Curcumin blocks brain tumor formation
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Sudarshana Purkayasthaa, b, Alexandra Berlinerb, Suraj Shawn Fernandoa, b, Buddima Ranasinghea, c, Indrani Raya, b, Hussnain Tariqa, b and Probal Banerjeea, b, c, Corresponding Author Contact Information, E-mail The Corresponding Author
aDepartment of Chemistry, The College of Staten Island (CUNY), Staten Island, NY 10314, USA
bThe CSI/IBR Center for Developmental Neuroscience, The College of Staten Island (CUNY), Staten Island, NY 10314, USA
cCUNY Doctoral Program in Biochemistry, The College of Staten Island (CUNY), Staten Island, NY 10314, USA
Accepted 24 January 2009.
Available online 11 February 2009.
Turmeric, an essential ingredient of culinary preparations of Southeast Asia, contains a major polyphenolic compound, named curcumin or diferuloylmethane, which eliminates cancer cells derived from a variety of peripheral tissues. Although in vitro experiments have addressed its anti-tumor property, no in vivo studies have explored its anti-cancer activity in the brain. Oral delivery of this food component has been less effective because of its low solubility in water. We show that a soluble formulation of curcumin crosses the blood–brain barrier but does not suppress normal brain cell viability. Furthermore, tail vein injection, or more effectively, intracerebral injection through a cannula, blocks brain tumor formation in mice that had already received an intracerebral bolus of mouse melanoma cells (B16F10). While exploring the mechanism of its action in vitro we observed that the solubilized curcumin causes activation of proapoptotic enzymes caspase 3/7 in human oligodendroglioma (HOG) and lung carcinoma (A549) cells, and mouse tumor cells N18 (neuroblastoma), GL261 (glioma), and B16F10. A simultaneous decrease in cell viability is also revealed by MTT assays. Further examination of the B16F10 cells showed that curcumin effectively suppresses Cyclin D1, P-NF-kB, BclXL, P-Akt, and VEGF, which explains its efficacy in blocking proliferation, survival, and invasion of the B16F10 cells in the brain. Taken together, solubilized curcumin effectively blocks brain tumor formation and also eliminates brain tumor cells. Therefore, judicious application of such injectable formulations of curcumin could be developed into a safe therapeutic strategy for treating brain tumors.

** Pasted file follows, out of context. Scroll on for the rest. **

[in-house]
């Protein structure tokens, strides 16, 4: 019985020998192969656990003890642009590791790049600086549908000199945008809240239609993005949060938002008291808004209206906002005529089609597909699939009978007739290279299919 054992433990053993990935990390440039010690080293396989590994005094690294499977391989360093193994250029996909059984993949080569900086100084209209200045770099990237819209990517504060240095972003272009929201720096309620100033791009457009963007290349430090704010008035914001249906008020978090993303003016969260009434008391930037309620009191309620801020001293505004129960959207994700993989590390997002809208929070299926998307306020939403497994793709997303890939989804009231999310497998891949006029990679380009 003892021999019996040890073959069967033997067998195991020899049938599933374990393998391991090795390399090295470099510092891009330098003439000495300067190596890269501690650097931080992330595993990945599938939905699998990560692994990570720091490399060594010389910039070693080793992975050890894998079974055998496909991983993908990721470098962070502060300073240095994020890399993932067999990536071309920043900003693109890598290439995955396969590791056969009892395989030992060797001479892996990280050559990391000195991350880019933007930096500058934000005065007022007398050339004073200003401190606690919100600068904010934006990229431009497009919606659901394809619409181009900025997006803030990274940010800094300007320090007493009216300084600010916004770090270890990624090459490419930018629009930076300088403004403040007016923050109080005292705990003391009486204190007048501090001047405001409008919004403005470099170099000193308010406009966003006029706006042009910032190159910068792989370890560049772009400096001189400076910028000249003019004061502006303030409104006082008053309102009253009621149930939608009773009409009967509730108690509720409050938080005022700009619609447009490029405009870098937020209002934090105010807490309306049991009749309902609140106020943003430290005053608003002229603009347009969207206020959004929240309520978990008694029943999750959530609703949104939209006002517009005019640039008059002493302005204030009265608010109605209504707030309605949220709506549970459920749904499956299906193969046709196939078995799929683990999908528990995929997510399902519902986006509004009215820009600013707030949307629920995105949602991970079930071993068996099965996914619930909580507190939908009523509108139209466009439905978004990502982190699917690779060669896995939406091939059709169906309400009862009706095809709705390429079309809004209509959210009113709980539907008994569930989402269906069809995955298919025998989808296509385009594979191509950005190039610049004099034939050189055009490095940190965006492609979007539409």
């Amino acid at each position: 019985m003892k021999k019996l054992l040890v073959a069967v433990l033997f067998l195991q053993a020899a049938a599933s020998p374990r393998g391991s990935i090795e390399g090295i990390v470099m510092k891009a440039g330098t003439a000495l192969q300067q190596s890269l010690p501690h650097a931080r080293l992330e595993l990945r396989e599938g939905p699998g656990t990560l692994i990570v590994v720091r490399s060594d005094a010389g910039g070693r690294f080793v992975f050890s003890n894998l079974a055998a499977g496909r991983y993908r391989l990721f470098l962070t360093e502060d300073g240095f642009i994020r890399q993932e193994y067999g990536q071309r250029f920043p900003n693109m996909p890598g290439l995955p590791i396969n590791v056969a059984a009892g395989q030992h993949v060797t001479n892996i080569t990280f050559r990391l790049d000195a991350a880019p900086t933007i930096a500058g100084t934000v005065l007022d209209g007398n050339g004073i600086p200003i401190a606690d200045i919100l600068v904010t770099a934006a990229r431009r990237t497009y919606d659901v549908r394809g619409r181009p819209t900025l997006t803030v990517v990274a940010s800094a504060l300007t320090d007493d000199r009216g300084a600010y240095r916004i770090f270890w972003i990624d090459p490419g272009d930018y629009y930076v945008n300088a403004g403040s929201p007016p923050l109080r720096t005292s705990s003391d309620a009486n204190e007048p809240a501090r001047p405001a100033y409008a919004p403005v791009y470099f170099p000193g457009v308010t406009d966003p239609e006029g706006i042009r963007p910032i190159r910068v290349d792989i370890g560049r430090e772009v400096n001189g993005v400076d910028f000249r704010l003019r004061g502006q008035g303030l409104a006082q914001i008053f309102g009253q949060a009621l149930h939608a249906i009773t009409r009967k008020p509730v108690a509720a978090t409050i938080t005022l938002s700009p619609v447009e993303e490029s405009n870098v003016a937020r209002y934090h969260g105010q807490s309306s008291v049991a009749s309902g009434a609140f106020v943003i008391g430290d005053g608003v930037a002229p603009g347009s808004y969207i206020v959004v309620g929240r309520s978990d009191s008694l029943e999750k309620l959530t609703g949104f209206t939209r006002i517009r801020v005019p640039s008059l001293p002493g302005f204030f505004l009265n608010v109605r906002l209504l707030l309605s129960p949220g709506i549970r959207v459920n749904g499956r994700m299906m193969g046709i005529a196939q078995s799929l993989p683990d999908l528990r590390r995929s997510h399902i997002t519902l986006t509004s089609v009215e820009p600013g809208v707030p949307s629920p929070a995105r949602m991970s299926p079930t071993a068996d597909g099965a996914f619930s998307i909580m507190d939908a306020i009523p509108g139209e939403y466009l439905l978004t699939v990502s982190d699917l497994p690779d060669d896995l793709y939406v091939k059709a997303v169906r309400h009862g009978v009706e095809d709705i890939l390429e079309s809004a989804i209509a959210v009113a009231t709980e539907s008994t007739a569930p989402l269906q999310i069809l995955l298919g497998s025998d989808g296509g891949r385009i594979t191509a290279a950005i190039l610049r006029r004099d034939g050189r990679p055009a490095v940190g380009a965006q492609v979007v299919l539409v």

Keywords: Curcumin; Brain tumor; Oligodendroglioma; Neuroblastoma; Cancer; Infiltrating melanoma; Apoptosis; Necrosis
Abbreviations: MTT, ; HPLC, high performance liquid chromatography; PI-3K, phosphoinositol-3-kinase; Erk, extracellular signal-regulated kinase; DMSO, dimethyl sulfoxide; PMSF, phenylmethylsulfonyl fluoride; PBS, phosphate buffered saline (10 mM); FBS, fetal bovine serum; Pen-Strep, penicillin–streptomycin
2.1. Solubilized curcumin crosses the blood–brain barrier, but it does not cause injury to normal brain cells
2.2. Solubilized curcumin blocks brain tumor formation
2.3. Solubilized curcumin causes a dramatic increase in caspase-3/7 activity in a wide variety of cancer cells
2.4. Solubilized curcumin results in a marked decrease in the viability of cancer cells
2.5. Solubilized curcumin causes suppression of tumor-promoting signaling proteins
4. Experimental procedures
4.2. Culturing cell lines
4.3. Solubilization of curcumin and testing its ability to cross the blood–brain barrier
4.4. MTT assay to monitor the effect of solubilized curcumin on normal brain cells
4.5. Generating tumors in C57BL6 mice and blockage of tumor formation with solubilized curcumin
4.6. Delivery of B16F10 cells and solubilized curcumin using a cannula
4.7. Hematoxylin and eosin (H&E) staining of tissue sections
4.8. Treatment of cancer cells with solubilized curcumin
4.9. Western blot analysis
4.10. Caspase-3/7 assay
4.11. Cell viability assay using MTT
5. Conflict of interest
Appendix A. Supplementary data